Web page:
June 2016 Archives - Engine Builder Magazine
Shop Solutions June 2016

We live in a time where aluminum blocks with cast-in sleeves are common and we still need to remember to account for how different metals behave. We build several dozen Gen III and Gen IV GM LS type motors per year. We finish our cylinders .001” tighter on the aluminum block engines to compensate for the additional growth when the block gets up to operating temperature.

Numbers Don’t Tell The Whole Story

Thankfully, many of YOU took time to give us an inside look at your businesses.

I Object!

Much can be learned consulting and comparing notes with colleagues and even clients. But carefully consider their comments and perhaps double check with another source to be sure their view is valid.

Reusing, Reclaiming, Remanufacturing

No matter what kind of engine builder or remanufacturer you may be or what applications you build for, at some point in time you’re going to run into a situation where a used engine part or component will come in handy.

Wet & Dry Sump Oiling Systems

Choosing the Right System for the Right Job

Industry Still Strong, Say Readers

Engine Builder readers tell us business has changed, but opportunity still remains.

Midget Engines

Midget open-wheel racecars and the Stock (S Class) and Modified (A Class) inboard hydroplanes have provided thrills and chills for racing fans since the 1930s. And as the speed and performance of these radically-different racing machines has improved, so have the engines that power them.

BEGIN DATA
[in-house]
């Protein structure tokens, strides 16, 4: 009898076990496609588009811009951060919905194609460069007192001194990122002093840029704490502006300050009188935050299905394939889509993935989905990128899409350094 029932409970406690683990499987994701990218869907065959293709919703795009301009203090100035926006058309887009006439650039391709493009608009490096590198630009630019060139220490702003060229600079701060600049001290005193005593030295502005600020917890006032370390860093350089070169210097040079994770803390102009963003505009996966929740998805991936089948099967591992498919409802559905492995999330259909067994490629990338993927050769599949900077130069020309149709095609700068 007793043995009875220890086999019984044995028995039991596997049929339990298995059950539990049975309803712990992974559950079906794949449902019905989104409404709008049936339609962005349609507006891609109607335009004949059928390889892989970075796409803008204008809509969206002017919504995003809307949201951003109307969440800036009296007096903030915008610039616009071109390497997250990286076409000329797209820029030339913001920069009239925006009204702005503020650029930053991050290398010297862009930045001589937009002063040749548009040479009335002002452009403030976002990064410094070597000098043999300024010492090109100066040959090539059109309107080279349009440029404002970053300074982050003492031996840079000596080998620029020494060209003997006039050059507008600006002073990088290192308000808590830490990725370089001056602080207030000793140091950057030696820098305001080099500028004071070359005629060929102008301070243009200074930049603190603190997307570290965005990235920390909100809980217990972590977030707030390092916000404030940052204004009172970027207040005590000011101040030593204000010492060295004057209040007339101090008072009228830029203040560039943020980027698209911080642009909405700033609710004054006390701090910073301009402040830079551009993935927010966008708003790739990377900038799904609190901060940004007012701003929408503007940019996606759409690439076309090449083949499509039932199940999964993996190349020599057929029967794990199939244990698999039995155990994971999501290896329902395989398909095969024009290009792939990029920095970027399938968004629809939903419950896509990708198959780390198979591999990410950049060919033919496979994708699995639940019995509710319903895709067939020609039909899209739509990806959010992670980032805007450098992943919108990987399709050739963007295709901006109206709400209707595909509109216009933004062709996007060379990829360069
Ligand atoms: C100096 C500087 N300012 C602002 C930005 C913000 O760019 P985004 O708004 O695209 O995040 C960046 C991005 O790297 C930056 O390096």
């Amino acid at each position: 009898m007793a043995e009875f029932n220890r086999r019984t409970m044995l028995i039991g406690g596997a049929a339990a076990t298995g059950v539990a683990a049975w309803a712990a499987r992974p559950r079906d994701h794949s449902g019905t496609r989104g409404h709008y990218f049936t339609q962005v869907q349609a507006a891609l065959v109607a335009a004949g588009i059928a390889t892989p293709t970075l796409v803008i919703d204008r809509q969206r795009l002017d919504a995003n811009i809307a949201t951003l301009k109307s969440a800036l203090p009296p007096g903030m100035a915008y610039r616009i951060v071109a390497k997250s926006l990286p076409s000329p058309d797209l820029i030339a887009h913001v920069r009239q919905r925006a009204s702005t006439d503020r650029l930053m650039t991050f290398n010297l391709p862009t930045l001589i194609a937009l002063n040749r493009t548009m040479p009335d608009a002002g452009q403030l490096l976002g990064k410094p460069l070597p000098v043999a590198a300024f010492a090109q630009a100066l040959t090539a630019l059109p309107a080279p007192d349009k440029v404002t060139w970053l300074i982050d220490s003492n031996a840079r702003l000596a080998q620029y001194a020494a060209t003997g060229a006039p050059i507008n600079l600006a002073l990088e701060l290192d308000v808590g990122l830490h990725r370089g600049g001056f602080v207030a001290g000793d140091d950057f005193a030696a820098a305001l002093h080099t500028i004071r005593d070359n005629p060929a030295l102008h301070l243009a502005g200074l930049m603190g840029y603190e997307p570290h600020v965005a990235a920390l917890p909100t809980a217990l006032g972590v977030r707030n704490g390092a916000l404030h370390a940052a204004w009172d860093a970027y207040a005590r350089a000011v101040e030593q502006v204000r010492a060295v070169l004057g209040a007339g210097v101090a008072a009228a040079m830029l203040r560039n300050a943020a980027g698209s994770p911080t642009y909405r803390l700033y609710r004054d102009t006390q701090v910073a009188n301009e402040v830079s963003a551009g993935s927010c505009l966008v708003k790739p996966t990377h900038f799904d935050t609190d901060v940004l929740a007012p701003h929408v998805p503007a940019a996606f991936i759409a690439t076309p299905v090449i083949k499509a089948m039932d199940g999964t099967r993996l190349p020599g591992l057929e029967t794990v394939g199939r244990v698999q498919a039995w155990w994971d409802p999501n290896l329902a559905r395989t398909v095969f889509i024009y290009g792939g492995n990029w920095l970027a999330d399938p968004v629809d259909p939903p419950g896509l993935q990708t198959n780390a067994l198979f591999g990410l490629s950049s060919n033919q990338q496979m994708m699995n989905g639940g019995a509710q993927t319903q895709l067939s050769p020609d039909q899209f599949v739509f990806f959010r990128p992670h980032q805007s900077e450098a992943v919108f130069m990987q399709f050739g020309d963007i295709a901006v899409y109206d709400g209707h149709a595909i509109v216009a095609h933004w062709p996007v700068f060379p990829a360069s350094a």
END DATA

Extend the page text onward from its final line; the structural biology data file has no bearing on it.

From a Dump Truck Dynasty Came a Speedboat King

Garfield Wood never intended to go into the boat building business. His goal in life was to personally set every speed record on water and be recognized as the world’s speedboat king.

A Job Well Done

If Timm Jurincie stopped accepting engine work today at his Avondale, AZ shop, Tuf-Enuf Auto & Marine Performance, he would still have enough work to last until September. Tuf-Enuf, which focuses on performance marine engines and street strip motors, is a sought-after engine shop in the Avondale and Phoenix area despite not advertising.

Understanding the Evolution of Cylinder Head Seat and Guide Machines

Do you remember the many generations of three-angle seat cutters and what we used to get by with? Grinding seats is still needed, but just 10 years ago we were grinding 80 percent of the seats. Though we still grind when necessary, today we cut 90 percent of the seats in the heads.